My dad loves Pearl Jam. He told me this early one morning, months ago -- out of the blue, 15 years after the release of its first album, Ten.
Five years ago, his liberal, fledgling-music-critic son would have delighted in his new fancy for one of the sole bands of the past two decades to combine punk politics, classic rock contagion, and believable grit. But PJ was off my radar: I had seen the band twice in the last year. Their three-hour workhorse sets were solid enough, but my attention was elsewhere. Music critics have, in general, been elsewhere too, for at least a decade. But Dad was onto something.
If there's anything Vedder and PJ are guilty of in the eyes of critics, cynics, and hipsters, it's the unwavering sincerity that has marked the band's work. Kids who grew up on grunge went to college expecting Vedder to go too and perhaps become more Malkmus-like, less direct. But by that point -- 1998's half-there Yield, 2000's revelatory Binaural, 2002's reactionary Riot Act, 2006's charged Pearl Jam (which received the band's best reviews in years) -- Vedder was approaching 40. He didn't have time for smirks. He upped the meat-and-potatoes quotient, moving material between poles of sun-baked country and firm-fisted rockers. This was neither cute nor comely, and Vedder fell from cool, reduced to an idol of full-fledged votaries or radio-rock meatheads.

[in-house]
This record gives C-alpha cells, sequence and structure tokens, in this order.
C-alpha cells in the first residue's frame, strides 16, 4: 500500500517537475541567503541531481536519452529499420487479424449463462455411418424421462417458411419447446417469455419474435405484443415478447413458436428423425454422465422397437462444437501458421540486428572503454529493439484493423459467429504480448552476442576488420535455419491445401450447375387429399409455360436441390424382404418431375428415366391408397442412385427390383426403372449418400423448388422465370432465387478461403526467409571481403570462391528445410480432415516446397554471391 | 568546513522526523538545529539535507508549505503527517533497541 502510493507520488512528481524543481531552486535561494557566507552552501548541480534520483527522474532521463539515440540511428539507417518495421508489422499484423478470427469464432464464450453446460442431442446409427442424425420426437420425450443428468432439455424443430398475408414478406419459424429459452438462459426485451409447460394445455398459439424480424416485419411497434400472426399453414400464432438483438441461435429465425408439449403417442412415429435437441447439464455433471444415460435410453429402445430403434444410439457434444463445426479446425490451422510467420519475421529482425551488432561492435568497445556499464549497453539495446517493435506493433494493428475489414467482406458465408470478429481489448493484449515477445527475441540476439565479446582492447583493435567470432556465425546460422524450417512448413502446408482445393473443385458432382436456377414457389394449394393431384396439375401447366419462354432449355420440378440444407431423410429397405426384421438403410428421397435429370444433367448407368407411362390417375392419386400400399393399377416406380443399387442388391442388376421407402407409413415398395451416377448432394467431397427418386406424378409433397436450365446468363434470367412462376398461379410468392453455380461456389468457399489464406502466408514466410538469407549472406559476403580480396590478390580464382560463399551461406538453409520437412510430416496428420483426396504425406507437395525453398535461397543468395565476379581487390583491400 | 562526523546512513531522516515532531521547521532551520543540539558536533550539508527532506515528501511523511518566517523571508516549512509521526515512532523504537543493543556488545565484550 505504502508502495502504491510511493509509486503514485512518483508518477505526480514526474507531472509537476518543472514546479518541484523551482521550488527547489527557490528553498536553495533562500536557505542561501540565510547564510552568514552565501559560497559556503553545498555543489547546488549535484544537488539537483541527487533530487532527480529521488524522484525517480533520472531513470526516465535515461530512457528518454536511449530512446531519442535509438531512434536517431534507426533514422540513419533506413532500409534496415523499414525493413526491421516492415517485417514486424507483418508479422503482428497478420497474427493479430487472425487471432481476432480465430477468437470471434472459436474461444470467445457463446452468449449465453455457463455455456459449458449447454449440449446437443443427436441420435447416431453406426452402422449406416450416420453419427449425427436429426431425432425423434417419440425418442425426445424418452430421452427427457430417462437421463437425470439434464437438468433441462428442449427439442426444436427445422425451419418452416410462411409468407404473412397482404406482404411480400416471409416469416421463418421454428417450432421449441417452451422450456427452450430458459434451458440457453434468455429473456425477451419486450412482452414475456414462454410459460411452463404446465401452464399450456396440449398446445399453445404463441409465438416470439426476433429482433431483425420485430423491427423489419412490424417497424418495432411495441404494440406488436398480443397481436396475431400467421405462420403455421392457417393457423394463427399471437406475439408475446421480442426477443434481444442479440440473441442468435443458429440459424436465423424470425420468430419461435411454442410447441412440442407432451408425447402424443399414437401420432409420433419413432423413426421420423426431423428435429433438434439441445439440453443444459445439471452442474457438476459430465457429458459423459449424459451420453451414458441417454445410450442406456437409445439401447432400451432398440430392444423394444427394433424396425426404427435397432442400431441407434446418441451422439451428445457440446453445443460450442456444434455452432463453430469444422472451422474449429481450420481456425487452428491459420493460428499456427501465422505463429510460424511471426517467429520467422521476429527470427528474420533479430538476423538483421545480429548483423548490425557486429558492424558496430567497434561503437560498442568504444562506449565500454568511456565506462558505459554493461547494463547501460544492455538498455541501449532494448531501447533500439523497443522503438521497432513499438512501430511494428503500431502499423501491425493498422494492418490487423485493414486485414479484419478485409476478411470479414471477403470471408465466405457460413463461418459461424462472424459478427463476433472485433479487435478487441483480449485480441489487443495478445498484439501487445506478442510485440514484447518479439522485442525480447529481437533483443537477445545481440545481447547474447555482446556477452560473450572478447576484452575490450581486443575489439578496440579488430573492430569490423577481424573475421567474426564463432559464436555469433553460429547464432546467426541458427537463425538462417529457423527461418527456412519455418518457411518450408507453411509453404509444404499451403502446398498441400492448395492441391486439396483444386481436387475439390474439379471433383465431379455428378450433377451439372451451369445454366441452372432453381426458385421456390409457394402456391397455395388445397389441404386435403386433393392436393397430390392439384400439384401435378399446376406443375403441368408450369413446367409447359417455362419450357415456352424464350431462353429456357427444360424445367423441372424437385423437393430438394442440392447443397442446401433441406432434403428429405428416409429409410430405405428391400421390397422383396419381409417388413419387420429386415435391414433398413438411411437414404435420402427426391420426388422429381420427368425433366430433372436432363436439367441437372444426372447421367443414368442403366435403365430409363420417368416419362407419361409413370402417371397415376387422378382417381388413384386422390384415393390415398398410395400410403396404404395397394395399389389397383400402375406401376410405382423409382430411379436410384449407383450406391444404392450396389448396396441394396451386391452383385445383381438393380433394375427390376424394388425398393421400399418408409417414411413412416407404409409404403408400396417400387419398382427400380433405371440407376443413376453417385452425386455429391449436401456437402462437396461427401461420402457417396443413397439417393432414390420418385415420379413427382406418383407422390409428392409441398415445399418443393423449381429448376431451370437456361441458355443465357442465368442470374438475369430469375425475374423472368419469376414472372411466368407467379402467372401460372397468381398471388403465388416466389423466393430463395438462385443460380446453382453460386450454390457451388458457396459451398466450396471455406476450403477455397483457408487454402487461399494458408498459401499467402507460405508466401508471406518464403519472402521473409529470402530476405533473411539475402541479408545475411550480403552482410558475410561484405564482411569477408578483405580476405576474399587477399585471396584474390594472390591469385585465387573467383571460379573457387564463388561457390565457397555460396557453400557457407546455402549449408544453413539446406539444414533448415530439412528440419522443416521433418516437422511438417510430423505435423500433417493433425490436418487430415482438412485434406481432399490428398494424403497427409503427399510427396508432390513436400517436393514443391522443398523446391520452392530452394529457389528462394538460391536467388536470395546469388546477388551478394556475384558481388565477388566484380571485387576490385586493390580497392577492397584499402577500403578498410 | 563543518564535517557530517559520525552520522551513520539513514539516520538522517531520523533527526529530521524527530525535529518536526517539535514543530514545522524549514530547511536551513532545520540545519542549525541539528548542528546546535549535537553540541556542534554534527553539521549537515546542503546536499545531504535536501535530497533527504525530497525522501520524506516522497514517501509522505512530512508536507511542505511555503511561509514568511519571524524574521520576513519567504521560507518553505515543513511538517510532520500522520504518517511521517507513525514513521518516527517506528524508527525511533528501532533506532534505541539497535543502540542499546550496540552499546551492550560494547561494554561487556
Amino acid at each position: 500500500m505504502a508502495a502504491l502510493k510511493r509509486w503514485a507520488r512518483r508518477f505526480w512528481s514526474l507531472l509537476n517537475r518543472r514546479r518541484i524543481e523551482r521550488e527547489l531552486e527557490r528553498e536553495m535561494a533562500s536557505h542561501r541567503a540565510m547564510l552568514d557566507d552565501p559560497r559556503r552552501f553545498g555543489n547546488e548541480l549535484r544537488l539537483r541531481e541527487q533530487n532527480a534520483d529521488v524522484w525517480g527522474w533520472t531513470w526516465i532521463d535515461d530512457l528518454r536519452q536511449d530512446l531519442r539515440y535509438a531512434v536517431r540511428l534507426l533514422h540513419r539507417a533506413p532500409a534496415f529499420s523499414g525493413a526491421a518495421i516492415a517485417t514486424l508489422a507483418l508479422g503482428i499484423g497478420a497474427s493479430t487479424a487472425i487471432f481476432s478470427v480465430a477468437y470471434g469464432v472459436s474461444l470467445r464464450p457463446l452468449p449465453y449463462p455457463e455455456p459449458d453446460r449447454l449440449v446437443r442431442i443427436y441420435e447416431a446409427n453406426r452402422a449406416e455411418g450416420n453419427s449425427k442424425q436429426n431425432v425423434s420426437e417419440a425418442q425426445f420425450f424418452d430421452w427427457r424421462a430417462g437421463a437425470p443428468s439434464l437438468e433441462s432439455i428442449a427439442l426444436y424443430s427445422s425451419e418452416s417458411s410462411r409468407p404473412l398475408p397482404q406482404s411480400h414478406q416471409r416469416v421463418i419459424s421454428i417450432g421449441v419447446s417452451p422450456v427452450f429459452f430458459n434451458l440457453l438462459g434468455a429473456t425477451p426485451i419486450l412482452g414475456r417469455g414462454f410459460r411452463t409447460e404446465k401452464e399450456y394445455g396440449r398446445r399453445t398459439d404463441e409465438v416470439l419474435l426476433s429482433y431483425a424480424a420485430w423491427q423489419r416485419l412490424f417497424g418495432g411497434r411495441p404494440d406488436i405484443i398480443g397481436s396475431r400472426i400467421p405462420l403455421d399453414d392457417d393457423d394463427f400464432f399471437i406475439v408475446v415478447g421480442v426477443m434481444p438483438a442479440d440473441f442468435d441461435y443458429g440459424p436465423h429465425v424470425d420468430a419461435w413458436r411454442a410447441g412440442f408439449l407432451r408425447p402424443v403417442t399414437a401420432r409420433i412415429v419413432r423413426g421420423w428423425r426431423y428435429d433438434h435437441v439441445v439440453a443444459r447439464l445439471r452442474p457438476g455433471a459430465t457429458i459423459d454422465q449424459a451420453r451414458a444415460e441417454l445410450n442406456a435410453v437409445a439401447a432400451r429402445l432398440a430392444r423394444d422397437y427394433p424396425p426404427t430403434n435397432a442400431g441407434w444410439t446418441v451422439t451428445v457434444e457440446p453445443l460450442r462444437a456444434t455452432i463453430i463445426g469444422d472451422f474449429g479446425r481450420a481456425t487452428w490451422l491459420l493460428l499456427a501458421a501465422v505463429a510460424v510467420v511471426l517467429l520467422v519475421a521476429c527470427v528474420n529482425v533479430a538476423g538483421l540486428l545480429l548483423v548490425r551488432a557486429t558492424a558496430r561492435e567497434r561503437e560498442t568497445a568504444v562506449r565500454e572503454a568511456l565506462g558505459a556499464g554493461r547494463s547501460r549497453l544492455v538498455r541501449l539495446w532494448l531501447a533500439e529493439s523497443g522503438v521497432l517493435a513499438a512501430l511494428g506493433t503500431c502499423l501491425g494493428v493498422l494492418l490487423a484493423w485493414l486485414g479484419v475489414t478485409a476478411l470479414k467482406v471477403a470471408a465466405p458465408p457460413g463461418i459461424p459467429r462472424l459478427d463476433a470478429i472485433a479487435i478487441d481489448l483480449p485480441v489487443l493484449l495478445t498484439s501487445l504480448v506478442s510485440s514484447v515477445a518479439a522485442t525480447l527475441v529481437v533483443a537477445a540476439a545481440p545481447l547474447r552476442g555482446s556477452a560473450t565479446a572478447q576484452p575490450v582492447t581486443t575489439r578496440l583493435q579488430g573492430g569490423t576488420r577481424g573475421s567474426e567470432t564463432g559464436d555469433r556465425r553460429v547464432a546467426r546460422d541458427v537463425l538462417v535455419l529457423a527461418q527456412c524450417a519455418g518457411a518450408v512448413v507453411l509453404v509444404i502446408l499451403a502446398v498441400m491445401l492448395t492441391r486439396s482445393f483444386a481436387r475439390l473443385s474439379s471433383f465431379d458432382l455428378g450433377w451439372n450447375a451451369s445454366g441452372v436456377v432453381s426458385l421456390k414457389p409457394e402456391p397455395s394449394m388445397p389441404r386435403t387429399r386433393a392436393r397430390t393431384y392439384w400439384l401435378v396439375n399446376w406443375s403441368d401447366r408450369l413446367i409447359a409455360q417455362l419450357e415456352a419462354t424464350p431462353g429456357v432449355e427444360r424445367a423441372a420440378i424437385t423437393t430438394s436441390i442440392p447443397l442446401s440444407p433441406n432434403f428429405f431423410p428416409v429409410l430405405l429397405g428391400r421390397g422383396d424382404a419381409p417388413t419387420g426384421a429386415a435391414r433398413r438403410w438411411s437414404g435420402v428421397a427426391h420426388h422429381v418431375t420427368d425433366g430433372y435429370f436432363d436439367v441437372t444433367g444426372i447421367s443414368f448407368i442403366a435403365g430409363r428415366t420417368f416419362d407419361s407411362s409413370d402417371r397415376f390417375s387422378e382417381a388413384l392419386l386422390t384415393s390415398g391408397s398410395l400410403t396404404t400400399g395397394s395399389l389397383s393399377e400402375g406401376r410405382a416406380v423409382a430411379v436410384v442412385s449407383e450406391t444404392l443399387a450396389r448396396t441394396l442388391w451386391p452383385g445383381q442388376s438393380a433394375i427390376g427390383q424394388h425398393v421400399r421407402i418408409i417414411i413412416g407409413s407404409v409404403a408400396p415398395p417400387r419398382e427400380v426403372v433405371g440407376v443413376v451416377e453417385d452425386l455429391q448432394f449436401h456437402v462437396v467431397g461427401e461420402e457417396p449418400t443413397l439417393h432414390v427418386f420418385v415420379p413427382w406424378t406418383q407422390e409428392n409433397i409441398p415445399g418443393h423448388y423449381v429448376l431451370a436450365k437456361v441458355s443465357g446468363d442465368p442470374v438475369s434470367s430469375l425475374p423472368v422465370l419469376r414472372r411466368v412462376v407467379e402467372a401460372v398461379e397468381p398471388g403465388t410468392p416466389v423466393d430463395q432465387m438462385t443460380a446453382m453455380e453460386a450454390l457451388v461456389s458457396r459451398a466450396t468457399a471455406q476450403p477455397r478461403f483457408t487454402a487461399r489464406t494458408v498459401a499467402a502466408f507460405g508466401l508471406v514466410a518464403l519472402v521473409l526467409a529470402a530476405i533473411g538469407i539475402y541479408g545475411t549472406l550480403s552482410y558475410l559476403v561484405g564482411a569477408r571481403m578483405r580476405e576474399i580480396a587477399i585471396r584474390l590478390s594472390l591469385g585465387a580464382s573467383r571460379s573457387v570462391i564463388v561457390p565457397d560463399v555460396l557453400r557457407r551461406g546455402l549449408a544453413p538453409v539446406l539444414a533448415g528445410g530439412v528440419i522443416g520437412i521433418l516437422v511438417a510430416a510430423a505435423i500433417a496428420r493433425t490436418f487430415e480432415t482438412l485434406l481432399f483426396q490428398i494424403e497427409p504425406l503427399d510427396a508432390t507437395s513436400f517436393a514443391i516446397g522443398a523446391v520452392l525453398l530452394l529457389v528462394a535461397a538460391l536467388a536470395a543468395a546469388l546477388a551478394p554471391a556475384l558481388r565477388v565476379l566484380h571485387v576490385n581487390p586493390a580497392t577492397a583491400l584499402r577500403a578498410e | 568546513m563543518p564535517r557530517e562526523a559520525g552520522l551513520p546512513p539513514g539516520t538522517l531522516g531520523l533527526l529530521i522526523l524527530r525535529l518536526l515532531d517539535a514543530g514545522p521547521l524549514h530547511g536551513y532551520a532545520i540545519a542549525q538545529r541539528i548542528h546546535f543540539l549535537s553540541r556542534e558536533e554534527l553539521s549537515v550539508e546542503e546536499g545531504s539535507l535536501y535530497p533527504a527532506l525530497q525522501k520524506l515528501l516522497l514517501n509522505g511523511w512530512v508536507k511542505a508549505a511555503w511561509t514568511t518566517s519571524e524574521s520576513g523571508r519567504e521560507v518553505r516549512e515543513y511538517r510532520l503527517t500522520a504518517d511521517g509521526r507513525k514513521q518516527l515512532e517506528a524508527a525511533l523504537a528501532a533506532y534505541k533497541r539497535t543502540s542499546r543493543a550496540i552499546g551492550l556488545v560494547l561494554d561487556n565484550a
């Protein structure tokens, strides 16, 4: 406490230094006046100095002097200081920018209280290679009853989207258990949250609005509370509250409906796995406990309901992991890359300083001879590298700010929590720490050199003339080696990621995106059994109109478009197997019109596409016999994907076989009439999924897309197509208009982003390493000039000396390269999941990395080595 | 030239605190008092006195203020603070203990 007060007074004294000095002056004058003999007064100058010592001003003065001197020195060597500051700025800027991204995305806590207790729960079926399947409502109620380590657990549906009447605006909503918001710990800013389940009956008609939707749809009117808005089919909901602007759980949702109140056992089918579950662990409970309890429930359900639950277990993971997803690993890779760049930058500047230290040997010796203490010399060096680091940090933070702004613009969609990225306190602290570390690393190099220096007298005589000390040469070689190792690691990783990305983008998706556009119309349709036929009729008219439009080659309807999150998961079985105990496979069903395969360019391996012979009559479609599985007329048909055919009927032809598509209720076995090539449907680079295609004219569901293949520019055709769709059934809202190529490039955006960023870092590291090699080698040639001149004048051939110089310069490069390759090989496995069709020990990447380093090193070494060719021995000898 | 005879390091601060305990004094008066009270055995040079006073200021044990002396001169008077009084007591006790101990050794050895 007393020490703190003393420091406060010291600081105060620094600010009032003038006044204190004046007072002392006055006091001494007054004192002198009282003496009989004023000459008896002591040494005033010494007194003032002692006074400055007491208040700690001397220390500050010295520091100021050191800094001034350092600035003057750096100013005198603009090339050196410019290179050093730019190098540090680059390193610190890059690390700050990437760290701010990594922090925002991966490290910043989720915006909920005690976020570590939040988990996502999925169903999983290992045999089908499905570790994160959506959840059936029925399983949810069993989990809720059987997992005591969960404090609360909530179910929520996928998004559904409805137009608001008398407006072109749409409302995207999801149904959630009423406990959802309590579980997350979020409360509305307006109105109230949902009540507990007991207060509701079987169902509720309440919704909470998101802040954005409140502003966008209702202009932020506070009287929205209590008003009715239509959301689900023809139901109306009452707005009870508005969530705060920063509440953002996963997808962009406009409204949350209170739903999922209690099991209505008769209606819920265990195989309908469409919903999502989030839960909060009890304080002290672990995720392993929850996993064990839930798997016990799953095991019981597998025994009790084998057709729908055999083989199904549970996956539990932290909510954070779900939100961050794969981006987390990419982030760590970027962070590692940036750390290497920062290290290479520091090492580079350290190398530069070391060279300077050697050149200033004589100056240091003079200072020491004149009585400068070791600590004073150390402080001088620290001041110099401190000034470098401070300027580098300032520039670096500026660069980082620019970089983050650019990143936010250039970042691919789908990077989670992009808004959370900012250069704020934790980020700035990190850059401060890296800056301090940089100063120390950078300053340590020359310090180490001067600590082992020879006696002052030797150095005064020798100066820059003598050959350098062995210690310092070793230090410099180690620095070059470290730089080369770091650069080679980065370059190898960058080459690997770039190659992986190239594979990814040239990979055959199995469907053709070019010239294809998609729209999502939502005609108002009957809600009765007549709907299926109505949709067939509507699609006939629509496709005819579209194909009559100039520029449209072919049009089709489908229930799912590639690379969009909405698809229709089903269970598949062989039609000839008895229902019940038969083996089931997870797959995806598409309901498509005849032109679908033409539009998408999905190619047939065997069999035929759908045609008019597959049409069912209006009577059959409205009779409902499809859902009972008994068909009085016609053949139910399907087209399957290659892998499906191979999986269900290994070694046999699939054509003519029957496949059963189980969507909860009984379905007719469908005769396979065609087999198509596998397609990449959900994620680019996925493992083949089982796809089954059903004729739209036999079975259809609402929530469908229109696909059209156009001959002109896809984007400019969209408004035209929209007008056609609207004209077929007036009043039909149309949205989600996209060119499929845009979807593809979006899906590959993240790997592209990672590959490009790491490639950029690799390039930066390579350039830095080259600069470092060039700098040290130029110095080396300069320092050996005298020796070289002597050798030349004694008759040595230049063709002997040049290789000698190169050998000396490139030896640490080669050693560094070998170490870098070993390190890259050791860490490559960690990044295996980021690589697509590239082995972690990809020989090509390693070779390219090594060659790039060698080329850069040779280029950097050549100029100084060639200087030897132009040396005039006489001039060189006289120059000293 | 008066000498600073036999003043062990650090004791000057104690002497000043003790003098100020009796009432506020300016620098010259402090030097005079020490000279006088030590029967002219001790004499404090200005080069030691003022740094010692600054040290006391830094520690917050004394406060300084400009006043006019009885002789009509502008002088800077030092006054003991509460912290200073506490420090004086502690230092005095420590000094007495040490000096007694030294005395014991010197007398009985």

Bullshit. Vedder stands as one of the most concise, forceful songwriters floating anywhere near the mainstream, and he's clung to ideals with a grip to be revered, not reviled. From Ticketmaster to Bush, Vedder has been a practitioner, not a preacher. In the long run of coffee-shop Powerbooking or PDA planning, that's less attractive than being cute or sad.
Then again, I never looked good in girl jeans. Dad doesn't either.